By David Pitt, AP Personal Finance Writer
Retirement savings is a central topic in the Obama administration's proposed initiatives to help struggling middle class families. And one of the concerns to be addressed is improving the ability of workers to determine how much they're paying for the management of their 401(k) plan.
Making smart spending decisions often means comparing costs. The problem with retirement plans is it's often difficult to figure out exactly how much you're being charged because 401(k) fees are not spelled out very clearly.
The call for greater disclosure is centered on the fees workers pay for the operation of their retirement plans.
Even though several bills have been drafted in Congress to force 401(k) providers to lay out fees in plain language, the push for greater fee disclosure hasn't gained much traction.
This week's push to make it one of the administration's priorities was applauded by Rep. George Miller, D-Calif., the chairman of the House Education and Labor Committee, and author of a bill on fee disclosure.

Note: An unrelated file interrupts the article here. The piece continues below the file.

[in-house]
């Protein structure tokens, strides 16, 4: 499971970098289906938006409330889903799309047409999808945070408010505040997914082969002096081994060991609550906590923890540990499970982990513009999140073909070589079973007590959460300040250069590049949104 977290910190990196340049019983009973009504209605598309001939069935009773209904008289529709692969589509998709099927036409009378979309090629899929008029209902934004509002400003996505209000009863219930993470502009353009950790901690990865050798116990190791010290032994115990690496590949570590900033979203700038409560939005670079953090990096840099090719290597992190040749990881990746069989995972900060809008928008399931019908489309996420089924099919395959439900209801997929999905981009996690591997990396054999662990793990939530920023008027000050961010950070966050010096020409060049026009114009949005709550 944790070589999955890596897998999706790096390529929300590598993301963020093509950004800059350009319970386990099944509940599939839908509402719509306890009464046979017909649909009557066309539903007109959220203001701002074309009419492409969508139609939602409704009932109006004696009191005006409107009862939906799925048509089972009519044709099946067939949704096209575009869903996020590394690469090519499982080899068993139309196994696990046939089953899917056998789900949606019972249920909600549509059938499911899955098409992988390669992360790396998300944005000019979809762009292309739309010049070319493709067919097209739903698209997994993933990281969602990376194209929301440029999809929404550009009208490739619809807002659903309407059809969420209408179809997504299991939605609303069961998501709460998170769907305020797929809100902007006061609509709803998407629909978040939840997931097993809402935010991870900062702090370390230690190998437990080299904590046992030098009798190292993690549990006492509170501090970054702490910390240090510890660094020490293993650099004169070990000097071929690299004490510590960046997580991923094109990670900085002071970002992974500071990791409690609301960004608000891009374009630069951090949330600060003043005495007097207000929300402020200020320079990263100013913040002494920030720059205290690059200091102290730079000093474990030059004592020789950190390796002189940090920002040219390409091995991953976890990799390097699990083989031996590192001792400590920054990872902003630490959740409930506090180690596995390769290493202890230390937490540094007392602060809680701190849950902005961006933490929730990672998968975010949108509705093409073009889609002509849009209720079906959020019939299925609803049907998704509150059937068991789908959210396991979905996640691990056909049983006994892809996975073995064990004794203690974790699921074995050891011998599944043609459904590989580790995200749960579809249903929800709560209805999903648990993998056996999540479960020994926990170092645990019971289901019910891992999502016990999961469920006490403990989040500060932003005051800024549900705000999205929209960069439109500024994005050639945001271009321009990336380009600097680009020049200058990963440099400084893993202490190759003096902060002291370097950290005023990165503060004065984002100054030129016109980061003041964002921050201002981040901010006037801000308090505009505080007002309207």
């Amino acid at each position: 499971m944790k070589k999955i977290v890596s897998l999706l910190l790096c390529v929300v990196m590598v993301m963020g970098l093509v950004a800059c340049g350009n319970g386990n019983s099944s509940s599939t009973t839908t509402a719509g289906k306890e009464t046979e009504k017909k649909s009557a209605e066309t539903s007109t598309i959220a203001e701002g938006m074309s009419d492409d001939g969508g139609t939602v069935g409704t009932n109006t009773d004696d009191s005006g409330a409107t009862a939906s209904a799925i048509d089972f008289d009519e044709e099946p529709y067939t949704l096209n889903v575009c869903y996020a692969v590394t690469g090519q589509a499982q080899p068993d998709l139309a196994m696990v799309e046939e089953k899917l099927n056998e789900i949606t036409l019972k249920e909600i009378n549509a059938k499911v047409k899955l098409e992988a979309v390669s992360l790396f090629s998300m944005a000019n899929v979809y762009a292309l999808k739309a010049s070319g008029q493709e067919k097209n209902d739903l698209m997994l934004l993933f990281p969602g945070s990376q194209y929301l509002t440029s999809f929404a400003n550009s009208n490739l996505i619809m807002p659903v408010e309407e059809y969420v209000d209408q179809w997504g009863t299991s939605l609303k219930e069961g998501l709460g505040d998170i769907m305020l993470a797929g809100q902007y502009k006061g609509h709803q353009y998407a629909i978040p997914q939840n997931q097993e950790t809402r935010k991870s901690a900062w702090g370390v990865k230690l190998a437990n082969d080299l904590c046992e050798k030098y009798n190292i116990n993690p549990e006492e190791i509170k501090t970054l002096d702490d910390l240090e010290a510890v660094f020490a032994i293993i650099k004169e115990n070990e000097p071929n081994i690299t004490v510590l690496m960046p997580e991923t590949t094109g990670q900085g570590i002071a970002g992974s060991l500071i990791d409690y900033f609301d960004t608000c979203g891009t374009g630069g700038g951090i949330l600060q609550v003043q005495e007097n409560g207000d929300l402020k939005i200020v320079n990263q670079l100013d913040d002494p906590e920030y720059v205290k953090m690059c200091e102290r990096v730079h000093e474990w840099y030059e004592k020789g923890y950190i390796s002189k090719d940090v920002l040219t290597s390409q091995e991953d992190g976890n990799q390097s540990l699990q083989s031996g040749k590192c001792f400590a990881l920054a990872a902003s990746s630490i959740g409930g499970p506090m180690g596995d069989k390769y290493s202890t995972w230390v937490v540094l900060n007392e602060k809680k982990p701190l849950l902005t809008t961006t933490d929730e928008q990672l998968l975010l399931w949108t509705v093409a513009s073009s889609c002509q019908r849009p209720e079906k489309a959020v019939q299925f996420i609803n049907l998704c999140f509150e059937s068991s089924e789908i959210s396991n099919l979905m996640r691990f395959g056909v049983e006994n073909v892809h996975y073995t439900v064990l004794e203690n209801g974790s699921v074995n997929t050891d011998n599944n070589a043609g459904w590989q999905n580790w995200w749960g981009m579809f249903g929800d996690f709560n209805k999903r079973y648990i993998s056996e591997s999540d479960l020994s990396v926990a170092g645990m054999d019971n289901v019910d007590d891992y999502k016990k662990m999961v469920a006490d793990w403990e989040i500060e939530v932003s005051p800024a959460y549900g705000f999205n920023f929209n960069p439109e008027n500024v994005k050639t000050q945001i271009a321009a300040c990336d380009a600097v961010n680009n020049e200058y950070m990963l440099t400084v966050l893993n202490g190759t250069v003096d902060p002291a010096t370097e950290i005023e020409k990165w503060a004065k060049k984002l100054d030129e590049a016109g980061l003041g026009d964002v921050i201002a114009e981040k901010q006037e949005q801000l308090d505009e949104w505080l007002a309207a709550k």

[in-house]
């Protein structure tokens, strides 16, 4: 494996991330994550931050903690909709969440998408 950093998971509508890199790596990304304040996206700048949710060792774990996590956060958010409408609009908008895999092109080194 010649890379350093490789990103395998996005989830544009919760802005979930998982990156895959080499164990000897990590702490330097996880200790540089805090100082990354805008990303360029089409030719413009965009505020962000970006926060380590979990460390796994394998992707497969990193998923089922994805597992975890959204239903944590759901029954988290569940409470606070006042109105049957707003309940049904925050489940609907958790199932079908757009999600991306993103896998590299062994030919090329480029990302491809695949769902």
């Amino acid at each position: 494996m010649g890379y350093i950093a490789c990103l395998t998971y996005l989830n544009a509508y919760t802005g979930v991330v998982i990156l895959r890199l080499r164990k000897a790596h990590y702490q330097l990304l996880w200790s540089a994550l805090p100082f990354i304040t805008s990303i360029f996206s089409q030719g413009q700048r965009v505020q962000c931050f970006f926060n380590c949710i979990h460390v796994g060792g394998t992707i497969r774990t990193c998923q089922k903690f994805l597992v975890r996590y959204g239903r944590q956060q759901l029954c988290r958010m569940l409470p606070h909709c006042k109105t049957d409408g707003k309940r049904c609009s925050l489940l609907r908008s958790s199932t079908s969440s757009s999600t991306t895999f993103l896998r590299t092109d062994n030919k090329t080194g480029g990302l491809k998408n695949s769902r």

"President Obama's call for transparency is welcome because workers deserve to know how much Wall Street is taking from their 401(k)s," Miller said.One reason it's often hard to get a handle on 401(k) expenses is that not all of the charges are paid directly by plan participants, some expenses are paid by employers.
If you could lower fees in your 401(k) by 1% throughout your working years, you could as much as double your account balance by the time you retire, said Kristi Mitchem, a managing director at BlackRock Inc., a mutual fund provider.
One issue under consideration by regulators and lawmakers is requiring companies to provide an "all-in" fee that includes investment management and bookkeeping costs together.
For now, though, employees can just focus on those fees they can control, which are reflected in the expense ratios quoted in quarterly 401(k) statements.